The architecture of the Superdry store is striking within the Intu centre, thanks to a vast logo that is spread across the side of the building. However, the store has no front windows, just glass doors, and therefore no products or other items can be clearly displayed to catch my eye.

A random, quite cheap-looking cardboard sign advertising the 50% off Sale seems as if it has been propped against an open door, but it admittedly gets my attention.

I enter to a huge digital screen also promoting the Sale and reduced items on display, but immediately behind this is a sign for “new season” stock. A mannequin is also used to catch my eye, wearing a stand-out over-the-head jacket with branding across the chest and arm, panelled with different fabrics and a camouflage print. It costs £69.99 but includes lots of design details and is well made. It is the Superdry take on an on-trend key item – all in all, good value for money.

Once again, the Superdry Sports collection is a highlight and the best sportswear collection on the high street, ticking both the fashion and functional boxes. A black over-the-head technical jacket from the range is moisture-wicking, shower resistant, and quick-drying, and smartly incorporates high-vis detailing. On top of this, it is stylish – it goes straight into my shopping basket, reasonably priced at £64.99.

The Watford store is not too dark, nor is the music too loud, as has been the case with Superdry in the past. Staff milling around working do not greet me.

This store does not feel crammed with too much samey product. This makes for a more enjoyable experience, but I am not sure if this is deliberate. It is not as noticeable in the menswear area, but the back of the womenswear section is very sparse – there are empty displays and very little hanging from the walls, which seems odd.

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Topman

All the trends for young fashion fans, but the store and experience could do with some work

18.5/25

Product 4/5

Presentation 3.5/5

Customer service 3/5

Value for money 4/5

Shopping experience 4/5

Topman’s window display does not work hard enough to get my attention. A Sale sign hides one mannequin, while a visible mannequin wears a simple white T-shirt, black jeans and a cross-body bag – not showing off the retailer’s product to the best of its ability.

Looking into the shop, a huge menswear campaign image displayed on the second floor pulls me in and directs me upstairs.

Topman’s young fashion demographic is catered for in this store, from the cool neon lights and contemporary music to the season’s trends and key pieces. Some of the slickest campaign imagery is also seen here, while chatty signage is used to good effect.

For example, as I enter, I find a pair of on-trend checked trousers. The fabric is quite thin, which makes the £39 price tag seem a little high, but Topman has elevated the item with a built-in wallet chain – a nice touch.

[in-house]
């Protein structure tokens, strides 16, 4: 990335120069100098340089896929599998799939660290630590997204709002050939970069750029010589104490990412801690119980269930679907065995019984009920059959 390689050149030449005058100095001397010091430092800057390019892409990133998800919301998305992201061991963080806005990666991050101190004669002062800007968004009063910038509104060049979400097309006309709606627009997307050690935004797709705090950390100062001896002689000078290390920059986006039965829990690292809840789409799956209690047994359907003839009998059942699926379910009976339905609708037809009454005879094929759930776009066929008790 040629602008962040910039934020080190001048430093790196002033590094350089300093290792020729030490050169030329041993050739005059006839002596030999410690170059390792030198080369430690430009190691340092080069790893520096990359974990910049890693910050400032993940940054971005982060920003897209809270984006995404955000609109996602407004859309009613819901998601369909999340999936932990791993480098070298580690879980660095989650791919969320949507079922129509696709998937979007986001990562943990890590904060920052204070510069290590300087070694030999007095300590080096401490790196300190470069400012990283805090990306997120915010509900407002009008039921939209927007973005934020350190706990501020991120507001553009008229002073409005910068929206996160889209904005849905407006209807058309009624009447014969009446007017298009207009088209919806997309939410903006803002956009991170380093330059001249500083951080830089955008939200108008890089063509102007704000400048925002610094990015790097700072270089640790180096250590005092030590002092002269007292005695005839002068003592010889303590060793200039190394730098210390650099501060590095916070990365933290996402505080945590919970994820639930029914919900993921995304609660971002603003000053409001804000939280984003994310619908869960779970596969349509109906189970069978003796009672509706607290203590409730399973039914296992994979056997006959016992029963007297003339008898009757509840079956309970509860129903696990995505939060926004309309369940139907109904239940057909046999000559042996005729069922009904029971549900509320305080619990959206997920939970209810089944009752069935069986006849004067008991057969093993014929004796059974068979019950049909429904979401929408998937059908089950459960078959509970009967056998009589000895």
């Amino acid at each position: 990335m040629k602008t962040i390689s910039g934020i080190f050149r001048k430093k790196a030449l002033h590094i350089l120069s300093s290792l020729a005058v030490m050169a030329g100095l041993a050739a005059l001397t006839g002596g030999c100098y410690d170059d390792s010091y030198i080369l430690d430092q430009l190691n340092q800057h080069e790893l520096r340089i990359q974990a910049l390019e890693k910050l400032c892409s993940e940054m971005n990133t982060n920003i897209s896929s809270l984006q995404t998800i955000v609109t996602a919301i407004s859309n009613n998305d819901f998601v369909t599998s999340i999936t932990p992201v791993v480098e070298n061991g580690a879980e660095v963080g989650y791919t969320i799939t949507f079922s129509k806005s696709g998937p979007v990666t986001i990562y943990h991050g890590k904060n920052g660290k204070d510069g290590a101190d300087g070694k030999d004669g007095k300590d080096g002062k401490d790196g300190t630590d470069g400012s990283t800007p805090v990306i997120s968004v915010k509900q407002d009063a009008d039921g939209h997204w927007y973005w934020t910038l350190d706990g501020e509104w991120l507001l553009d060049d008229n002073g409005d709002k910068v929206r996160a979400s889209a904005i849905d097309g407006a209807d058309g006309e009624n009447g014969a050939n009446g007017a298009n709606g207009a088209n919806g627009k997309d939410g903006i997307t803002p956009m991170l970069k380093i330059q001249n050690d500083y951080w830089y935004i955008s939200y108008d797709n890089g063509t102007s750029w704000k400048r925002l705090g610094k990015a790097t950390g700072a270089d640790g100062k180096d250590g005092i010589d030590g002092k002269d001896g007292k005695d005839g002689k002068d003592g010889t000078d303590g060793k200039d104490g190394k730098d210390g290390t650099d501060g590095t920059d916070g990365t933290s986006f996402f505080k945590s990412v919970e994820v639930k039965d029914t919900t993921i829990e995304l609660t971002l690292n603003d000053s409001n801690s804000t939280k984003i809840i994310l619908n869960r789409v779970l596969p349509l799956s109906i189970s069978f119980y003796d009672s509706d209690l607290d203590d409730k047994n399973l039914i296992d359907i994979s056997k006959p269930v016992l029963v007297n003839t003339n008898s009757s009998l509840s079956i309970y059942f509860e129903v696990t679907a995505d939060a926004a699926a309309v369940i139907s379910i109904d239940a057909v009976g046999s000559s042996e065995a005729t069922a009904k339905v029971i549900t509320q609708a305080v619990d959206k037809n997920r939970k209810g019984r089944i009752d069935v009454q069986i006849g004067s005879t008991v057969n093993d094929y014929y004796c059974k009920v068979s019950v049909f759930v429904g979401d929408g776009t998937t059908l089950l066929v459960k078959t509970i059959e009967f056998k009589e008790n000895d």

Summery patterned shirts are also here in attractive designs, from rainbow stripes to foulard patterns and polka-dots – they offer a spectrum to choose from, from calmer patterns to bolder items. However, more could be made of these pieces – some designs are lost as they are hidden behind other items on forward-facing rails.

No other retailer visited matches Topman’s strong – albeit small – branded offer, which features Champion and Levi’s. However, it feels odd to have a £70 Champion hoodie next to £25 Topman one. It makes Champion seem overpriced and Topman look bad quality.

Some items displayed in full price sections actually have reduced prices on their tags. Some mannequins are chipped and look cheap, and there do not seem to be any suits on offer in this store.

The changing rooms have also seen better days: there are holes in the curtains, dirty marks on the walls, no stool and some old chewing gum stuck to the rail.

A member of staff remains behind the till during my visit. They point me to the changing room when I ask if I can try something on, but do not ask me anything when I walk out.

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Marks and spencer spring 19

Marks & Spencer

A colourful, summery collection with a smart to casual offering that is good value for money

17.5/25

Product 4/5

Presentation 4/5

Customer service 2.5/5

Value for money 4/5

Shopping experience 3/5

I enter M&S from the upper floor of the shopping centre through a large open store front filled with womenswear product, but no sign of anything menswear. Making my way downstairs, I find a lovely display of men’s mannequins wearing colourful, seasonally appropriate products next to rails featuring the full outfits. These include an orange knit (£35), a lightweight jacket (£65) and a patterned short-sleeved shirt (£34), which are all well made in decent fabrics, and offer good value for money.

The new-season section of the store is filled with summery items, including a strong offer of shirts, shorts and T-shirts – the variety of unique colour on offer is pleasing. Having more than 15 colours of polo shirts available in a two-for-£25 offer is great.

The denim offer is broad, and has lots of additional extras such as water-resistant “Stormwear” and stretch “travel” styles across five fits.

The main area is well laid out, but other parts are quite strange. I find myself around a corner in what feels like a wasted area that is sparsely populated with a sportswear collection, alongside a rather indulgent and random mannequin display of shirts.

The tailoring offer impresses. Although it focuses on safer blues and greys, there are nice touches such as a lovely grey windowpane-checked suit (great value at £129). More casual blazers are also strong, including a pure linen option and a striped seersucker style, both well priced at £99.